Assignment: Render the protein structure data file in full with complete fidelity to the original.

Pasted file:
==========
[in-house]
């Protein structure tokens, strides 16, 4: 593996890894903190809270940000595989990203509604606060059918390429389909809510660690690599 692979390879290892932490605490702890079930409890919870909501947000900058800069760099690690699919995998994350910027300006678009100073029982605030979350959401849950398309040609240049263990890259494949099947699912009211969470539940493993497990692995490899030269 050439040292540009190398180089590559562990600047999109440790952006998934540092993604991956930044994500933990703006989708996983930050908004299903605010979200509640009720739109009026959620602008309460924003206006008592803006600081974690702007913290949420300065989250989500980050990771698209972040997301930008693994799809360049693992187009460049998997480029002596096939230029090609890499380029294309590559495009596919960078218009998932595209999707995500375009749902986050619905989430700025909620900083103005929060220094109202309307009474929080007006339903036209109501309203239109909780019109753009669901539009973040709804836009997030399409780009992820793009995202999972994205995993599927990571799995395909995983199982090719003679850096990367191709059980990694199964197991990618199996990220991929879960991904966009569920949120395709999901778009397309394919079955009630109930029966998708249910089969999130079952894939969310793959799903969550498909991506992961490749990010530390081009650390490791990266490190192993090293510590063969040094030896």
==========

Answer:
[in-house]
């Protein structure tokens, strides 16, 4: 593996890894903190809270940000595989990203509604606060059918390429389909809510660690690599 692979390879290892932490605490702890079930409890919870909501947000900058800069760099690690699919995998994350910027300006678009100073029982605030979350959401849950398309040609240049263990890259494949099947699912009211969470539940493993497990692995490899030269 050439040292540009190398180089590559562990600047999109440790952006998934540092993604991956930044994500933990703006989708996983930050908004299903605010979200509640009720739109009026959620602008309460924003206006008592803006600081974690702007913290949420300065989250989500980050990771698209972040997301930008693994799809360049693992187009460049998997480029002596096939230029090609890499380029294309590559495009596919960078218009998932595209999707995500375009749902986050619905989430700025909620900083103005929060220094109202309307009474929080007006339903036209109501309203239109909780019109753009669901539009973040709804836009997030399409780009992820793009995202999972994205995993599927990571799995395909995983199982090719003679850096990367191709059980990694199964197991990618199996990220991929879960991904966009569920949120395709999901778009397309394919079955009630109930029966998708249910089969999130079952894939969310793959799903969550498909991506992961490749990010530390081009650390490791990266490190192993090293510590063969040094030896």